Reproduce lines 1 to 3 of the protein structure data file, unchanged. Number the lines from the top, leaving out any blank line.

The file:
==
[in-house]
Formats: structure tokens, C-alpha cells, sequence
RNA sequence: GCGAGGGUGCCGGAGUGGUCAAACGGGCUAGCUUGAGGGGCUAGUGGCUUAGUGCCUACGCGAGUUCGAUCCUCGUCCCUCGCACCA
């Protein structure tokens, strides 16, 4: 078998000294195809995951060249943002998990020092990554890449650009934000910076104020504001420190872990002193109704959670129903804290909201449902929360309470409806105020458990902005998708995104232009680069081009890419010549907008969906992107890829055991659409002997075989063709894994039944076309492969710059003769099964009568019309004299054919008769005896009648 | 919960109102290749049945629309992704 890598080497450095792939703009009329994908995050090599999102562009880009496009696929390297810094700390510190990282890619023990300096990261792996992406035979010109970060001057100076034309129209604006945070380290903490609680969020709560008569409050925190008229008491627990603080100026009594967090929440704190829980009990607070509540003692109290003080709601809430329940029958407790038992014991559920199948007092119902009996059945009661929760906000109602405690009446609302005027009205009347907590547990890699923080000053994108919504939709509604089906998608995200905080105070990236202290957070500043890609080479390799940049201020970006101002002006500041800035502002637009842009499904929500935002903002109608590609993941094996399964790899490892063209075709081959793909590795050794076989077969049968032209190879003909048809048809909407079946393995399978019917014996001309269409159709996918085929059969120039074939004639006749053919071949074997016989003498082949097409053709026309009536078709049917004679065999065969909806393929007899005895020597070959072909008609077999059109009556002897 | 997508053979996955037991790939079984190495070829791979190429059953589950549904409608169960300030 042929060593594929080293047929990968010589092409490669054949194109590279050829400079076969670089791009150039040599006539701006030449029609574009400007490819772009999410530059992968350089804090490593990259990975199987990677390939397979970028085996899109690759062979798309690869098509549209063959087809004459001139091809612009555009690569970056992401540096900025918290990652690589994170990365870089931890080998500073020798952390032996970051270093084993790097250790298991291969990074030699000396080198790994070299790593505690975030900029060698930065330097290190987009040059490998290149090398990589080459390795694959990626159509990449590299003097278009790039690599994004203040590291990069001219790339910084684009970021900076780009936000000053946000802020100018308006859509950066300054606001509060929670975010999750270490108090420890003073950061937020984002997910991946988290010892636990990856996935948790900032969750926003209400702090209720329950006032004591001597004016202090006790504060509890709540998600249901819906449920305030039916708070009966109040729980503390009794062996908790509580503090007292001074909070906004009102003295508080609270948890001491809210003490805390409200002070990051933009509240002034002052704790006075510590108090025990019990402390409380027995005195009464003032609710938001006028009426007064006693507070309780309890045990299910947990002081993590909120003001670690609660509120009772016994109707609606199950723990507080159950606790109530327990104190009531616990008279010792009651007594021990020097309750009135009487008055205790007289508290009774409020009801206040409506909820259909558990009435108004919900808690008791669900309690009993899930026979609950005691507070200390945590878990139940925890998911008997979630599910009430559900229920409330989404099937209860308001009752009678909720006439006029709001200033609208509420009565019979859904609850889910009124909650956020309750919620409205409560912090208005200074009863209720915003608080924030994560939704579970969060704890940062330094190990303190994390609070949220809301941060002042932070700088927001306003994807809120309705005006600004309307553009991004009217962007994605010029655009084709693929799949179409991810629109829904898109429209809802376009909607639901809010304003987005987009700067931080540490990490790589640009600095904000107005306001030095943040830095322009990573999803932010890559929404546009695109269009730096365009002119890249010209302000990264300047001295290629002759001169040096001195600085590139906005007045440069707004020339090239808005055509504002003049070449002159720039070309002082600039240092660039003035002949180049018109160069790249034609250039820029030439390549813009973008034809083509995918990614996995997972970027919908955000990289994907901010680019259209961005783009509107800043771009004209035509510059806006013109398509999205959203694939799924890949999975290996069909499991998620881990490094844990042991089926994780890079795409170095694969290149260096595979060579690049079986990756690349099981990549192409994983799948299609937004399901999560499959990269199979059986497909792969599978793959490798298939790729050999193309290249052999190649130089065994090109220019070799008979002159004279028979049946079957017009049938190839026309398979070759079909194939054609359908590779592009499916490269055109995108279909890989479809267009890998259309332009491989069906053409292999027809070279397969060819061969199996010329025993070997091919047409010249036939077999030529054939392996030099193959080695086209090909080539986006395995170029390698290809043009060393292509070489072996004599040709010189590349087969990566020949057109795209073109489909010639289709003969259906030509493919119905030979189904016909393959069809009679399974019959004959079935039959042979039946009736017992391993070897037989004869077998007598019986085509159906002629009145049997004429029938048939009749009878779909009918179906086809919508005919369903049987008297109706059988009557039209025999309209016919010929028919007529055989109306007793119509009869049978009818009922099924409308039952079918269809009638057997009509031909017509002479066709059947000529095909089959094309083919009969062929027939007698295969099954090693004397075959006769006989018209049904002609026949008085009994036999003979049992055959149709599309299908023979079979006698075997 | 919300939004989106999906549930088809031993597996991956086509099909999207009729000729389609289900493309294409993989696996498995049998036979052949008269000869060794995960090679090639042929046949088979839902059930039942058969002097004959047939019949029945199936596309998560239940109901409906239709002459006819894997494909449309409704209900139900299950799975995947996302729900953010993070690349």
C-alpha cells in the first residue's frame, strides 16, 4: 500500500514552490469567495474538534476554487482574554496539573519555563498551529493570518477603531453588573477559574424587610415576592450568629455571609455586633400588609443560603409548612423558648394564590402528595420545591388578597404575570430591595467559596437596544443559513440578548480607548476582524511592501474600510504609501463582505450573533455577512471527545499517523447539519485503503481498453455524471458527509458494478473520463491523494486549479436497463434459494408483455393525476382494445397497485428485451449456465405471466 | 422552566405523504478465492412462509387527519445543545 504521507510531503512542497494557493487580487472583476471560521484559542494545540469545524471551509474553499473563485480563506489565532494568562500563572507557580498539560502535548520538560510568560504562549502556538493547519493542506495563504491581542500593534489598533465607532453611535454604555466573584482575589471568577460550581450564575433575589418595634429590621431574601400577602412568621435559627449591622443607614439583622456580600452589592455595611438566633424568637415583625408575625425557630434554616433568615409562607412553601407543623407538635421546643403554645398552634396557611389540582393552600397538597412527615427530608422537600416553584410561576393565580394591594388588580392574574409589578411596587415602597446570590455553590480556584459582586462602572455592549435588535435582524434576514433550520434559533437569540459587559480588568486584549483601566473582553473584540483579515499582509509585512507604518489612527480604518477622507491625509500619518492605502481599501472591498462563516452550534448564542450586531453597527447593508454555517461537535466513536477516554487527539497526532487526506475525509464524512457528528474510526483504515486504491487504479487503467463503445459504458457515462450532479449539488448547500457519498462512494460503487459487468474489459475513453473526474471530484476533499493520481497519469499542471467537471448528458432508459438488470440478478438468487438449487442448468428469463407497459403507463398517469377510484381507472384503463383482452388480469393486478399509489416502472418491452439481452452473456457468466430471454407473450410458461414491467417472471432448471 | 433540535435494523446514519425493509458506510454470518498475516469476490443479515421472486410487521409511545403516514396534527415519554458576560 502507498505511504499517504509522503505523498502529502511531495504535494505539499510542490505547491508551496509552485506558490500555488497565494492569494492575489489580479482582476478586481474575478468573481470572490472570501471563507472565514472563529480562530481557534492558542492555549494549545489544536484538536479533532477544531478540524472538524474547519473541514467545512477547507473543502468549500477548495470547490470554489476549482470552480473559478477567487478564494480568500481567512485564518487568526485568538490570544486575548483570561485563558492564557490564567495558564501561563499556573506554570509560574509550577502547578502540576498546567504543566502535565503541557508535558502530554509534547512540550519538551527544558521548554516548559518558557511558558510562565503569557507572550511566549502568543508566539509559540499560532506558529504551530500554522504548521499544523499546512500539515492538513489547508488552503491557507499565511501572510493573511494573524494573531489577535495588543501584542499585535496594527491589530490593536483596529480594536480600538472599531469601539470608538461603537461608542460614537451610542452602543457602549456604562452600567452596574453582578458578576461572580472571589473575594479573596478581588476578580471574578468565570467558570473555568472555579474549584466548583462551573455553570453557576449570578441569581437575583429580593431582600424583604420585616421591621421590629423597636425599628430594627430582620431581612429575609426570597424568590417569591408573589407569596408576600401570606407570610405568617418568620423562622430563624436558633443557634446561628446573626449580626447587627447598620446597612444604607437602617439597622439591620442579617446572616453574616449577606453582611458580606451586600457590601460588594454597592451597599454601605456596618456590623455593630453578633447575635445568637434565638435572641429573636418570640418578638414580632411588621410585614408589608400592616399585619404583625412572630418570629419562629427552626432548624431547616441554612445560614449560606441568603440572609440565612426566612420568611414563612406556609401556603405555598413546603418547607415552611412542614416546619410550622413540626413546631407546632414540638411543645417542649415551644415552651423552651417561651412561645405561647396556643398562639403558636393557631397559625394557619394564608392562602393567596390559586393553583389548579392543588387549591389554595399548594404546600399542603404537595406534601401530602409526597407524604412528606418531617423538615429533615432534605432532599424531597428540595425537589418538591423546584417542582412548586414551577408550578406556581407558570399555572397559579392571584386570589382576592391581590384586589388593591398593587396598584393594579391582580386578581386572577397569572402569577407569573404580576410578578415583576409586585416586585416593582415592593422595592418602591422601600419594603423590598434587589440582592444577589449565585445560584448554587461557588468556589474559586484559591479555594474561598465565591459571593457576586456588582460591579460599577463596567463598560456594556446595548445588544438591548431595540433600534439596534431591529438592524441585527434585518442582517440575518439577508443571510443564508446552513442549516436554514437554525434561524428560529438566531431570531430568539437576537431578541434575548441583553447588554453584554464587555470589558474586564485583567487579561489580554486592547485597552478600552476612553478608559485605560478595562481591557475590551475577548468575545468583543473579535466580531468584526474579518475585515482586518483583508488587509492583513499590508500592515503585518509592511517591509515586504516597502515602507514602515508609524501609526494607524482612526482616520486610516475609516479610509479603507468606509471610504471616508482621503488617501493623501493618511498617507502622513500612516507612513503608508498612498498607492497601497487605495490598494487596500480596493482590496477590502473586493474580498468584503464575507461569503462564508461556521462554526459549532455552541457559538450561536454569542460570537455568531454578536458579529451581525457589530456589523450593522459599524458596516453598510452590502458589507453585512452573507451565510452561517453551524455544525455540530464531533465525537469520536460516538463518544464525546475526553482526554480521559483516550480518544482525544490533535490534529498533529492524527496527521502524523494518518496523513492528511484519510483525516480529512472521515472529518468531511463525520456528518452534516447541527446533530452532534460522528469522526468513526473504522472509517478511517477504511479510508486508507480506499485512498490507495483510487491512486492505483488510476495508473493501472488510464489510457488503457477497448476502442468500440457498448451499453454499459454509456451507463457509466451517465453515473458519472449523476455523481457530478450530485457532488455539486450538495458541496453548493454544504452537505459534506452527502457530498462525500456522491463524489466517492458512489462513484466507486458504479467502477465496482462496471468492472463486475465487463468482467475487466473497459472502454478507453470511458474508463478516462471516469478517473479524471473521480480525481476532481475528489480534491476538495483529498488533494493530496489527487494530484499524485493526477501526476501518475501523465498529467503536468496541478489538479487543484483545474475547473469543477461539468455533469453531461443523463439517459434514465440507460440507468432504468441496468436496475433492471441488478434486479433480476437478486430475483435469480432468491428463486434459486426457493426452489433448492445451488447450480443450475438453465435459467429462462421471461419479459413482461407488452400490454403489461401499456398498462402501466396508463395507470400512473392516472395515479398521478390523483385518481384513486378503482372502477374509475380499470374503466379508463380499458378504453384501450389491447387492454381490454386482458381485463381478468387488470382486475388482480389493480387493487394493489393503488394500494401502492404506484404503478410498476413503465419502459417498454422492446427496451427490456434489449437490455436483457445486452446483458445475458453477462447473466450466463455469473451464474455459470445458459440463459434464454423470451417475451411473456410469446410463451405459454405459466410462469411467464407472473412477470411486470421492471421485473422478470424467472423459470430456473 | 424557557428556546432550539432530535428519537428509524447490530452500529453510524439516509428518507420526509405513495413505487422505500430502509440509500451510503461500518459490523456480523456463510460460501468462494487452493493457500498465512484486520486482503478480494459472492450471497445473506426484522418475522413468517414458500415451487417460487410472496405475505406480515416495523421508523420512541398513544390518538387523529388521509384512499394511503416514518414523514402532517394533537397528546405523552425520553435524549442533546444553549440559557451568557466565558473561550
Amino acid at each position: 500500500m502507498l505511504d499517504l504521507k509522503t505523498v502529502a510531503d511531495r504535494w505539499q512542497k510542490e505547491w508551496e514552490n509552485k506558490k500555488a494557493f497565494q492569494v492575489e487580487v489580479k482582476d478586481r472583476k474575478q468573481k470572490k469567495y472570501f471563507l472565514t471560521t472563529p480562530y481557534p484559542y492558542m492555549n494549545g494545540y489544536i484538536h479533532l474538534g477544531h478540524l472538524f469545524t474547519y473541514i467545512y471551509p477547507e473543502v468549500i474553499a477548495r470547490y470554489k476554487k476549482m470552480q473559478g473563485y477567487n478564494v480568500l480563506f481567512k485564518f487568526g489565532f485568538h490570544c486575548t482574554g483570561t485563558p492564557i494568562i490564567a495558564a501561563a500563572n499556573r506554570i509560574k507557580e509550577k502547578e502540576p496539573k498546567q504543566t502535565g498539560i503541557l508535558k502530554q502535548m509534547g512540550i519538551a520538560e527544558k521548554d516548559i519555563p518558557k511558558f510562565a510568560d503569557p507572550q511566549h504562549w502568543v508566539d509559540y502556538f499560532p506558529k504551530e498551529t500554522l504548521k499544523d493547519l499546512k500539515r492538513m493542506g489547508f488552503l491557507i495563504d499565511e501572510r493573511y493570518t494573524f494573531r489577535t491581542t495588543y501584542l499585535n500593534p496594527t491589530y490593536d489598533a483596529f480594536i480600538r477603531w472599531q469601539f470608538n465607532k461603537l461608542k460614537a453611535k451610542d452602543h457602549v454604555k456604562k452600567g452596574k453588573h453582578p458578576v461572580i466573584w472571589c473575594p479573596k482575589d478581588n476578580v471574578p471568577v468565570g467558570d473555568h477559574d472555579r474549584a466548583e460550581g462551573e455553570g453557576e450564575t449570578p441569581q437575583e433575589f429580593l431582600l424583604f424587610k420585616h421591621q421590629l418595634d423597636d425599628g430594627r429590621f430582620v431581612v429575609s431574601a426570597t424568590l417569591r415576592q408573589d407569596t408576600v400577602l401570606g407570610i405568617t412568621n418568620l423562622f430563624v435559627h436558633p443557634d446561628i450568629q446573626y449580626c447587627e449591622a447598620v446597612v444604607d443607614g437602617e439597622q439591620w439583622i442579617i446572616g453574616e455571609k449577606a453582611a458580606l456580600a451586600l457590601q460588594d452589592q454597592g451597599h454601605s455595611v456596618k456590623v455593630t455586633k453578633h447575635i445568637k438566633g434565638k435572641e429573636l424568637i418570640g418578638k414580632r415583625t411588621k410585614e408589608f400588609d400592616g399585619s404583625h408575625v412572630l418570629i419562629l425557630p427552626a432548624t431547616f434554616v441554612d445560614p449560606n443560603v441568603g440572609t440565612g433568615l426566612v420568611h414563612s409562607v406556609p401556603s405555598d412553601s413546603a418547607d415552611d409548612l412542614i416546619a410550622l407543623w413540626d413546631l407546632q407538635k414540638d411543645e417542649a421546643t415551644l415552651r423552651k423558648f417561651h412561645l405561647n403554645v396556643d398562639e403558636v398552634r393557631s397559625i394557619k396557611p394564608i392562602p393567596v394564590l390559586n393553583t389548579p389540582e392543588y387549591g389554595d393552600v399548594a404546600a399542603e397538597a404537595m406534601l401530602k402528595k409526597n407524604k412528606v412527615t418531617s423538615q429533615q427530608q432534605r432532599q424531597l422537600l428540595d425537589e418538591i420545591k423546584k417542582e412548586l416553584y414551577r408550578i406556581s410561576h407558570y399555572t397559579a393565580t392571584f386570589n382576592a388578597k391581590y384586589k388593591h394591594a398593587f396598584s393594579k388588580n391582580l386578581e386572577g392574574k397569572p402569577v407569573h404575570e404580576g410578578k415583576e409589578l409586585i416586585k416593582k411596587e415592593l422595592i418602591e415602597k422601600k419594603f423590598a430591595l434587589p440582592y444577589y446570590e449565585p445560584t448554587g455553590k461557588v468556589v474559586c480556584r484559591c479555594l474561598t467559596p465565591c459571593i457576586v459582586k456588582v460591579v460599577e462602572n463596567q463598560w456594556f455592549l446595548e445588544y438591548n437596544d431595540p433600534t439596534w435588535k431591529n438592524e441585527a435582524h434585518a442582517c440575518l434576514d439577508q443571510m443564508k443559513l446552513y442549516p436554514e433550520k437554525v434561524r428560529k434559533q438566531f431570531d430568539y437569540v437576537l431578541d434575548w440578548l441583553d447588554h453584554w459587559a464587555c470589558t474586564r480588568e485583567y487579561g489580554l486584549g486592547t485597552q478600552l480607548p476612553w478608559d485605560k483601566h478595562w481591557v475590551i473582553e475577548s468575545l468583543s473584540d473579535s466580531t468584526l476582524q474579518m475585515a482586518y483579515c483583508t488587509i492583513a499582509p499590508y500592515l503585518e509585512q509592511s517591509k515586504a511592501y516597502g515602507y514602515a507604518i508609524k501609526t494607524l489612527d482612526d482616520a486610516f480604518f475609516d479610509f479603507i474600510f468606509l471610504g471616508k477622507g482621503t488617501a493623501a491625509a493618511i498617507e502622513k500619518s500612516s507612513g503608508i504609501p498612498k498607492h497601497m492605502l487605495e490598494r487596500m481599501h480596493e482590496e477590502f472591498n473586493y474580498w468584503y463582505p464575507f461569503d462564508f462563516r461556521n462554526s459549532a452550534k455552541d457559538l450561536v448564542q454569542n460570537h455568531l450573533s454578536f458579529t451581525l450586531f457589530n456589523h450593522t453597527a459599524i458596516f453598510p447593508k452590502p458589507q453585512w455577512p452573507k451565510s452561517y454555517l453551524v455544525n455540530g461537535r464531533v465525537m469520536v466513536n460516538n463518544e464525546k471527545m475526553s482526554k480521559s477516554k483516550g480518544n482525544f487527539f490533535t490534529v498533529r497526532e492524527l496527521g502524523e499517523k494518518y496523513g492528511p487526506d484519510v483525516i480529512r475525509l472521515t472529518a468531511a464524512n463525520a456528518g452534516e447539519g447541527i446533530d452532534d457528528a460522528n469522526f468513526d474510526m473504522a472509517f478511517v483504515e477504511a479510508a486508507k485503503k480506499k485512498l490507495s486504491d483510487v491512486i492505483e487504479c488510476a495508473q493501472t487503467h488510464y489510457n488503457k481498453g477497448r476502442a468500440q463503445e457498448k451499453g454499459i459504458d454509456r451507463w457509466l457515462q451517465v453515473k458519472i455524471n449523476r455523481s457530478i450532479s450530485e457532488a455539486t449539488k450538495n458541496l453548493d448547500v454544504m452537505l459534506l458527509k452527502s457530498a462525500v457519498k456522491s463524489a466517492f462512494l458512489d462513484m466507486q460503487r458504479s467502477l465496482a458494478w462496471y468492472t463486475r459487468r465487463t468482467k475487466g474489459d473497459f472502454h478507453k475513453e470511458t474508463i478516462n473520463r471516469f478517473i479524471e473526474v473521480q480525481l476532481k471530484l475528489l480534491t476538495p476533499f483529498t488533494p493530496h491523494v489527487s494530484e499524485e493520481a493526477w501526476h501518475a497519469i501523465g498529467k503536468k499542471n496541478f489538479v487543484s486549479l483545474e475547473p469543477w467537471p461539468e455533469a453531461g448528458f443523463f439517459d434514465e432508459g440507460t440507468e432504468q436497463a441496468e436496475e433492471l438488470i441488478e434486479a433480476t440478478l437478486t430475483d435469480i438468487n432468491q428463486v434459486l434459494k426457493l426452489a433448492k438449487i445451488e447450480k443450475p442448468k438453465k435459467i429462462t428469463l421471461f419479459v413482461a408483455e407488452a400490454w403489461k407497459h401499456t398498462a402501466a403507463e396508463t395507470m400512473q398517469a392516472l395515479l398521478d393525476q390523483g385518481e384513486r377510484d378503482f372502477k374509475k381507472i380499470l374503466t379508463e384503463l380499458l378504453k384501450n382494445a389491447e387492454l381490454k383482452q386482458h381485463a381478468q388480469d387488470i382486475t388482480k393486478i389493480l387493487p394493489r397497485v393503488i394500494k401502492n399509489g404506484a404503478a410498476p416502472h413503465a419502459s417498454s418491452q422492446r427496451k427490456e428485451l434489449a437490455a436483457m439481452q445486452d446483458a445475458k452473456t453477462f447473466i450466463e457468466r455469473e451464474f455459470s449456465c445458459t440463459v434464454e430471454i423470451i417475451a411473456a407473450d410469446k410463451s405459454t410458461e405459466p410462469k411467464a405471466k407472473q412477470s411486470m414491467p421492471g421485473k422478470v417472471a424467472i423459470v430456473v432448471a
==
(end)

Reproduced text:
[in-house]
Formats: structure tokens, C-alpha cells, sequence
RNA sequence: GCGAGGGUGCCGGAGUGGUCAAACGGGCUAGCUUGAGGGGCUAGUGGCUUAGUGCCUACGCGAGUUCGAUCCUCGUCCCUCGCACCA